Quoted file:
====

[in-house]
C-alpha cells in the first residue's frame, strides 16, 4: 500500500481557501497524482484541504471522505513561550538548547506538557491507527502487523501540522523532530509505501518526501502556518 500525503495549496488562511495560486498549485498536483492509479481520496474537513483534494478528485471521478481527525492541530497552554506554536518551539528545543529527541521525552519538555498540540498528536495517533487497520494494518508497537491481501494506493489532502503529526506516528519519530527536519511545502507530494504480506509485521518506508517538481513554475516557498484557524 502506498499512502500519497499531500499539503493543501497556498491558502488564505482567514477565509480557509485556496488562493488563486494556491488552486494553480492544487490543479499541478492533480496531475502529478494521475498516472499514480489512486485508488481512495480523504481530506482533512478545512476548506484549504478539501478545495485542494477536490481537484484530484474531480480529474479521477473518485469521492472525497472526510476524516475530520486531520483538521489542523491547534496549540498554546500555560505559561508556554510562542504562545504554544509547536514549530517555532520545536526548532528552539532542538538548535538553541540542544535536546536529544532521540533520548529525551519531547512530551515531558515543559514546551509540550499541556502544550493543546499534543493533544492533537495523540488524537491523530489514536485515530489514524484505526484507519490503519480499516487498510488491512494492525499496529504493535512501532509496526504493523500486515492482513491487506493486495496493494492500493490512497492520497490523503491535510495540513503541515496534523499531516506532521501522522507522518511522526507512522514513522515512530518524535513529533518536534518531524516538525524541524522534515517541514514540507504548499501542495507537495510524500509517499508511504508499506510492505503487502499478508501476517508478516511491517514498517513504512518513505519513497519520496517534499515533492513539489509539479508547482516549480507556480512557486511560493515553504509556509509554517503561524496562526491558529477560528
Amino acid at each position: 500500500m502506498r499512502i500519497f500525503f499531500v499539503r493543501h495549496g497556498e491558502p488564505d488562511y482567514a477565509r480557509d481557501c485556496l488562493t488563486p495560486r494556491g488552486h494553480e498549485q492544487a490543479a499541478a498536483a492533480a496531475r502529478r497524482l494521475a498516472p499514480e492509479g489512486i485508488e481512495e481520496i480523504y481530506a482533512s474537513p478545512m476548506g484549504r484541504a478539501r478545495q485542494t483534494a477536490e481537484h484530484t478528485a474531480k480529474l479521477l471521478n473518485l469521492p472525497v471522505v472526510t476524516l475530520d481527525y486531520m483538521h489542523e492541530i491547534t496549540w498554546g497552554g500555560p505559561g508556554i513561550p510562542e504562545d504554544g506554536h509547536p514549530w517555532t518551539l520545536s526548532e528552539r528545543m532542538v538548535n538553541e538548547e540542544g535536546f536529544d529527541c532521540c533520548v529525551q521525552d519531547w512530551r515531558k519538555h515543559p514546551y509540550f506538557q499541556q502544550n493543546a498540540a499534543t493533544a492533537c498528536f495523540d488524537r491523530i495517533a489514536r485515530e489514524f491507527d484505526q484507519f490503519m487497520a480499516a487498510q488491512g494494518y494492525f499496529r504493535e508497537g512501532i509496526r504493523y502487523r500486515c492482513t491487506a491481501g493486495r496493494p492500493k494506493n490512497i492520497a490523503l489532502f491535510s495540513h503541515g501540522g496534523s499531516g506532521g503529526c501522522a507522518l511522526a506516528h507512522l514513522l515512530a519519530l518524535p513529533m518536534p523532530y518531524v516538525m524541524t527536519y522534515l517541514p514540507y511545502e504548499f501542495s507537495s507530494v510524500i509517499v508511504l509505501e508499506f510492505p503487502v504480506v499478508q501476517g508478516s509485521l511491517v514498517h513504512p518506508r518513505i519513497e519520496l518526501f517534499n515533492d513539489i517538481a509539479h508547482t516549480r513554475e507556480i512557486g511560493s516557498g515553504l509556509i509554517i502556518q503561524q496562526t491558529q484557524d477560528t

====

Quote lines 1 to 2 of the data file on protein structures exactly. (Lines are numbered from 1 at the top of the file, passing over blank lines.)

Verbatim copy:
[in-house]
C-alpha cells in the first residue's frame, strides 16, 4: 500500500481557501497524482484541504471522505513561550538548547506538557491507527502487523501540522523532530509505501518526501502556518 500525503495549496488562511495560486498549485498536483492509479481520496474537513483534494478528485471521478481527525492541530497552554506554536518551539528545543529527541521525552519538555498540540498528536495517533487497520494494518508497537491481501494506493489532502503529526506516528519519530527536519511545502507530494504480506509485521518506508517538481513554475516557498484557524 502506498499512502500519497499531500499539503493543501497556498491558502488564505482567514477565509480557509485556496488562493488563486494556491488552486494553480492544487490543479499541478492533480496531475502529478494521475498516472499514480489512486485508488481512495480523504481530506482533512478545512476548506484549504478539501478545495485542494477536490481537484484530484474531480480529474479521477473518485469521492472525497472526510476524516475530520486531520483538521489542523491547534496549540498554546500555560505559561508556554510562542504562545504554544509547536514549530517555532520545536526548532528552539532542538538548535538553541540542544535536546536529544532521540533520548529525551519531547512530551515531558515543559514546551509540550499541556502544550493543546499534543493533544492533537495523540488524537491523530489514536485515530489514524484505526484507519490503519480499516487498510488491512494492525499496529504493535512501532509496526504493523500486515492482513491487506493486495496493494492500493490512497492520497490523503491535510495540513503541515496534523499531516506532521501522522507522518511522526507512522514513522515512530518524535513529533518536534518531524516538525524541524522534515517541514514540507504548499501542495507537495510524500509517499508511504508499506510492505503487502499478508501476517508478516511491517514498517513504512518513505519513497519520496517534499515533492513539489509539479508547482516549480507556480512557486511560493515553504509556509509554517503561524496562526491558529477560528